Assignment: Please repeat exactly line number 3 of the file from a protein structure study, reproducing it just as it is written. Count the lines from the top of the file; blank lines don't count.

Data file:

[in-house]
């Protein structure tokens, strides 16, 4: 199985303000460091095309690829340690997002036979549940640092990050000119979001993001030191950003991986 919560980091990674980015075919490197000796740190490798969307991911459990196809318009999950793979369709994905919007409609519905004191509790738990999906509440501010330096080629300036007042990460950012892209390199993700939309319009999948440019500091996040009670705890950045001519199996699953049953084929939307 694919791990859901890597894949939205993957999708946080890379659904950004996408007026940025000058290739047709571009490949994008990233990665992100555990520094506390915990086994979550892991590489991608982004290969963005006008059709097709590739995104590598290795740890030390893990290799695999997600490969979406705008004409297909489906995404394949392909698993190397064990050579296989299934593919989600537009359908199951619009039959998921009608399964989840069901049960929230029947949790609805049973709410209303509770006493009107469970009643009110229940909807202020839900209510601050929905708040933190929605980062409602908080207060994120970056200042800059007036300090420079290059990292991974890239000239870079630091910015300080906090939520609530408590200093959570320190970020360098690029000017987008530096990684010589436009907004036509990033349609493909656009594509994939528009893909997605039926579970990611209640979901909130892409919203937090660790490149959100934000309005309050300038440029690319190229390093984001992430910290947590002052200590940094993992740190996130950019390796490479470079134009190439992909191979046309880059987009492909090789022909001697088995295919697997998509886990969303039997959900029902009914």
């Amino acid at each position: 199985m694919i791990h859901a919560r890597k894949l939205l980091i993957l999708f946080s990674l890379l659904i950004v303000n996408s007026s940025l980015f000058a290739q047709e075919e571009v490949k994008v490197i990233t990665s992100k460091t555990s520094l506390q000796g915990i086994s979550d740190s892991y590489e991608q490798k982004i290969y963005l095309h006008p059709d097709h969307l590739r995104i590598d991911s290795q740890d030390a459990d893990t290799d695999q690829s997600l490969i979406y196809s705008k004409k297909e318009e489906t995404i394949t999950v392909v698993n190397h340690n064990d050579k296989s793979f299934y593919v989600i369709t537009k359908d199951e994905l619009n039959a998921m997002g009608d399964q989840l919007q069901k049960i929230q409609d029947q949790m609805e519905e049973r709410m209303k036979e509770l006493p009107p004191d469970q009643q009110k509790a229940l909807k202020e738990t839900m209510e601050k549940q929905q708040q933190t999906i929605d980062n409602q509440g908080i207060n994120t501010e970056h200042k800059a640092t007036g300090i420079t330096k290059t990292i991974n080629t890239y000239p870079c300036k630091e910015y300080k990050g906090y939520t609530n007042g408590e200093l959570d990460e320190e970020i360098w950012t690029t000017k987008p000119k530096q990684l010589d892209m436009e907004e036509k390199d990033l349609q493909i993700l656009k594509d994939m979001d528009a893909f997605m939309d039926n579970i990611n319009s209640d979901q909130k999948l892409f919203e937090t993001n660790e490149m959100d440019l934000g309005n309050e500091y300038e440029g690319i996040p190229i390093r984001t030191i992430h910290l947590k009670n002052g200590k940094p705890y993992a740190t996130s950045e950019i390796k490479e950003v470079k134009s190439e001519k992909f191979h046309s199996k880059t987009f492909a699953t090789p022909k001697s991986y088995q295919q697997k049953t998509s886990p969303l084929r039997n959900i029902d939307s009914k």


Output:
């Amino acid at each position: 199985m694919i791990h859901a919560r890597k894949l939205l980091i993957l999708f946080s990674l890379l659904i950004v303000n996408s007026s940025l980015f000058a290739q047709e075919e571009v490949k994008v490197i990233t990665s992100k460091t555990s520094l506390q000796g915990i086994s979550d740190s892991y590489e991608q490798k982004i290969y963005l095309h006008p059709d097709h969307l590739r995104i590598d991911s290795q740890d030390a459990d893990t290799d695999q690829s997600l490969i979406y196809s705008k004409k297909e318009e489906t995404i394949t999950v392909v698993n190397h340690n064990d050579k296989s793979f299934y593919v989600i369709t537009k359908d199951e994905l619009n039959a998921m997002g009608d399964q989840l919007q069901k049960i929230q409609d029947q949790m609805e519905e049973r709410m209303k036979e509770l006493p009107p004191d469970q009643q009110k509790a229940l909807k202020e738990t839900m209510e601050k549940q929905q708040q933190t999906i929605d980062n409602q509440g908080i207060n994120t501010e970056h200042k800059a640092t007036g300090i420079t330096k290059t990292i991974n080629t890239y000239p870079c300036k630091e910015y300080k990050g906090y939520t609530n007042g408590e200093l959570d990460e320190e970020i360098w950012t690029t000017k987008p000119k530096q990684l010589d892209m436009e907004e036509k390199d990033l349609q493909i993700l656009k594509d994939m979001d528009a893909f997605m939309d039926n579970i990611n319009s209640d979901q909130k999948l892409f919203e937090t993001n660790e490149m959100d440019l934000g309005n309050e500091y300038e440029g690319i996040p190229i390093r984001t030191i992430h910290l947590k009670n002052g200590k940094p705890y993992a740190t996130s950045e950019i390796k490479e950003v470079k134009s190439e001519k992909f191979h046309s199996k880059t987009f492909a699953t090789p022909k001697s991986y088995q295919q697997k049953t998509s886990p969303l084929r039997n959900i029902d939307s009914k």